Proposed changes to the law regarding processing of sensitive personal data
A proposed Bill is seeking to allow the use of a person’s sensitive personal data without obtaining their permission. The draft Health Information and Patient Safety Bill includes a section which permits an organisation to collect and use people’s personal health data without obtaining their consent provided that permission has been granted by The Office of the Data Protection Commissioner.
Section 2 of the Data Protection Acts, 1988 and 2003 refers to the processing of personal data with s.2(b) referring to the processing of sensitive personal data. Sensitive personal data is described as personal data as to—
(a) the racial or ethnic origin, the political opinions or the religious or philosophical beliefs of the data subject,
(b) whether the data subject is a member of a trade union,
(c) the physical or mental health or condition or sexual life of the data subject,
(d) the commission or alleged commission of any offence by the data subject, or
(e) any proceedings for an offence committed or alleged to have been committed by the data subject, the disposal of such proceedings or the sentence of any court in such proceedings;]
Section 33 of the new Bill states:
(1) A person proposing to carry out health research may include in their application a request for a decision from the Commissioner permitting the collection and use, by
the person, of personal data that relate to one or more individuals without the consent of those individuals.
(6) Where the Commissioner receives an application, the Commission shall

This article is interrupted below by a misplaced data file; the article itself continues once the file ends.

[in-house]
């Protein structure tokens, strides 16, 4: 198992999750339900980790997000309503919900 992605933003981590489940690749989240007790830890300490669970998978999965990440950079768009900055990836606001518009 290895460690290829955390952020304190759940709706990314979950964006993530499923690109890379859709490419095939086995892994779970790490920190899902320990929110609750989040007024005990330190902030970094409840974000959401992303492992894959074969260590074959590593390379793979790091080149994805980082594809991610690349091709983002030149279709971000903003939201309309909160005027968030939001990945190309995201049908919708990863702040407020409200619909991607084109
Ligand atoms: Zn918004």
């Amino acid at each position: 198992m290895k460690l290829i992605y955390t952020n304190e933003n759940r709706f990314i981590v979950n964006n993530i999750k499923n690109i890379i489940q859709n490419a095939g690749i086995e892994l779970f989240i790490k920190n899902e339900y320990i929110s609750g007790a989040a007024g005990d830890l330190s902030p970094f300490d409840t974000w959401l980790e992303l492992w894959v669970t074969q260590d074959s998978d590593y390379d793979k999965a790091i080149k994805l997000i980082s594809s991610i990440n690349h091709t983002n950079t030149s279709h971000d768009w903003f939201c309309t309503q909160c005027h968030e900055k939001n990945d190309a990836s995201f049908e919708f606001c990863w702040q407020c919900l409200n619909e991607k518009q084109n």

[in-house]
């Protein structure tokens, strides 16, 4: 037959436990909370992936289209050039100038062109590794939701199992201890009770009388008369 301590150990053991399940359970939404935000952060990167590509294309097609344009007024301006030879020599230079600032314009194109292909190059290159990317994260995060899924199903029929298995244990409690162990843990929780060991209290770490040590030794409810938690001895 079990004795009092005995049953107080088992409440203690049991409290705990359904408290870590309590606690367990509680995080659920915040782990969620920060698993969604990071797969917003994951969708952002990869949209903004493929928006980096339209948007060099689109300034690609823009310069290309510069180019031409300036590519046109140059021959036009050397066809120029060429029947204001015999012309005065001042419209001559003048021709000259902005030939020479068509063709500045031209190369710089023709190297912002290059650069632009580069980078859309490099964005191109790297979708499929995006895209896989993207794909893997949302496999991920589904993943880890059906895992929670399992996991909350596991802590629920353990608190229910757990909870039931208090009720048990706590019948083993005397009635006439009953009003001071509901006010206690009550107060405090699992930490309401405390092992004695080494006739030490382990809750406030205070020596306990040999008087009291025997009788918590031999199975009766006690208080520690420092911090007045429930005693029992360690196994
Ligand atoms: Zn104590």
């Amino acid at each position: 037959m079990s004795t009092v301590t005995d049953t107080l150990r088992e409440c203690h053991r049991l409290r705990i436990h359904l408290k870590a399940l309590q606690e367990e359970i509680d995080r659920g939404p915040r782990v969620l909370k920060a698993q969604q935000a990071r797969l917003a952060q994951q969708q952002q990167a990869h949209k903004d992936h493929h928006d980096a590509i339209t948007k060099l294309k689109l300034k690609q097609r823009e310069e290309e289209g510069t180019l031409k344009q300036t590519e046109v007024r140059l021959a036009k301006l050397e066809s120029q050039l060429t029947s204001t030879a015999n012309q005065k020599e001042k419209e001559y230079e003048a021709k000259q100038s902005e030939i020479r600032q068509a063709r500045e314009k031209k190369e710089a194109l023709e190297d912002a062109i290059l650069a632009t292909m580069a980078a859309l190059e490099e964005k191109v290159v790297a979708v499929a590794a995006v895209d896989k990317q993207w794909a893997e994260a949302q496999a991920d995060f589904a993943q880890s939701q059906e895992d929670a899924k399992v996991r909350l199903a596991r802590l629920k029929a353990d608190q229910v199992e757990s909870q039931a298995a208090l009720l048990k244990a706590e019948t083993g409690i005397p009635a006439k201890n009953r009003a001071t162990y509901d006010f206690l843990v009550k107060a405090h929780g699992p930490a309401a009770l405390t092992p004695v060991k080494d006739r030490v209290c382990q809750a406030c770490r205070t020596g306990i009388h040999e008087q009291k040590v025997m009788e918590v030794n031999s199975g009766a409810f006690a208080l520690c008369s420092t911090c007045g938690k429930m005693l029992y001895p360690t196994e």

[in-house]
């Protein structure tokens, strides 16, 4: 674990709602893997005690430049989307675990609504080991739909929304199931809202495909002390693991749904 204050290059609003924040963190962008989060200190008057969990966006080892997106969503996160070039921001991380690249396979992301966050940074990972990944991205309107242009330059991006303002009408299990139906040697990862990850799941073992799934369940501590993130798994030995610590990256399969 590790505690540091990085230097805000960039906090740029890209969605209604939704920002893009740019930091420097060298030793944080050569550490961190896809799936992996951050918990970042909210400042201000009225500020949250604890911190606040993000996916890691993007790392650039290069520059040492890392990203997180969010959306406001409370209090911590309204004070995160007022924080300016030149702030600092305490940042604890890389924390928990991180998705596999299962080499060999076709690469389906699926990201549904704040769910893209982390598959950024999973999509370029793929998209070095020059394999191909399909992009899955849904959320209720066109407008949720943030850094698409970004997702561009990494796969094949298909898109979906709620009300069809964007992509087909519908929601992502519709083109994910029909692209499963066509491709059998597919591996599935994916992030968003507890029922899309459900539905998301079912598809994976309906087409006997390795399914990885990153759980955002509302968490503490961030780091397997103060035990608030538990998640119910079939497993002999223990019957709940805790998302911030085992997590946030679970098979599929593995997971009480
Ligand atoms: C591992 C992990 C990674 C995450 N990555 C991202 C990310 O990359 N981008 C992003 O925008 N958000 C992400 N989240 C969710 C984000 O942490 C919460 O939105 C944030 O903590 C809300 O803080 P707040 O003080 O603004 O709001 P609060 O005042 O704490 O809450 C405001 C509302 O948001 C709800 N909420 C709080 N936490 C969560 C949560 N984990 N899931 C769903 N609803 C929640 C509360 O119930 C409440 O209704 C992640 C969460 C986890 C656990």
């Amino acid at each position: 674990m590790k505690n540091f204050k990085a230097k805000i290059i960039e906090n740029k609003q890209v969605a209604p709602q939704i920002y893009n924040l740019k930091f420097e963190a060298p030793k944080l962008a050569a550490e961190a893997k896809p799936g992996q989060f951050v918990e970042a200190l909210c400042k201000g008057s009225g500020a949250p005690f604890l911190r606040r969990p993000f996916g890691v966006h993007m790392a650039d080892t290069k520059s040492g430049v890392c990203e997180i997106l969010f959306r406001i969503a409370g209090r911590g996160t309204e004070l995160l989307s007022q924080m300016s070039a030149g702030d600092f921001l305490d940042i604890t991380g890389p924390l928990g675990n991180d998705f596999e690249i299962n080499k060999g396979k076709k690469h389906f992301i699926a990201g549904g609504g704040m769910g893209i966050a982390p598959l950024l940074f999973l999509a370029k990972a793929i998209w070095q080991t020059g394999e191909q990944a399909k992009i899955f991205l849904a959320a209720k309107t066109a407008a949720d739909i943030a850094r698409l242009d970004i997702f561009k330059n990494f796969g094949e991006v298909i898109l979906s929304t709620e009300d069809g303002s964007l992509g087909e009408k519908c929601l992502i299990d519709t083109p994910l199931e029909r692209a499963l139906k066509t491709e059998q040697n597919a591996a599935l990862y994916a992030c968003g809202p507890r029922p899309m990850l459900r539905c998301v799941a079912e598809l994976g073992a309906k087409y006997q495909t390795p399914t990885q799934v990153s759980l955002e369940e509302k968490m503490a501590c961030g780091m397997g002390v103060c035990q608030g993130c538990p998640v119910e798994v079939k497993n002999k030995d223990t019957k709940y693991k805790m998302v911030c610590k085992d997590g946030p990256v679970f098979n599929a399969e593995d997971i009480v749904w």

publish a notice on his or her website-
(a) advising that the application has been made,
(b) giving a brief description of the research proposal, and
(c) advising that any person may make, until a date specified, representations
concerning the request for an exemption.
The applicant will have to demonstrate sufficiently that their research is of sufficient importance that the public interest in it outweighs to a substantial degree the public interest in protecting the confidentiality of the personal data concerned. Furthermore, the applicant will have to guarantee that the personal data will not be used in any way that causes damage or distress to the individuals involved.
The Bill also states that a fee will be payable to the Office of the Data Protection Commissioner where the researcher seeks this exemption and that this exemption will be reviewed annually.
The Bill also provides for leave to appeal a decision by the Commissioner to the Circuit Court by the researcher concerned and/or any individual whose personal data has been affected by the decision.
A full copy of the Bill can be found here.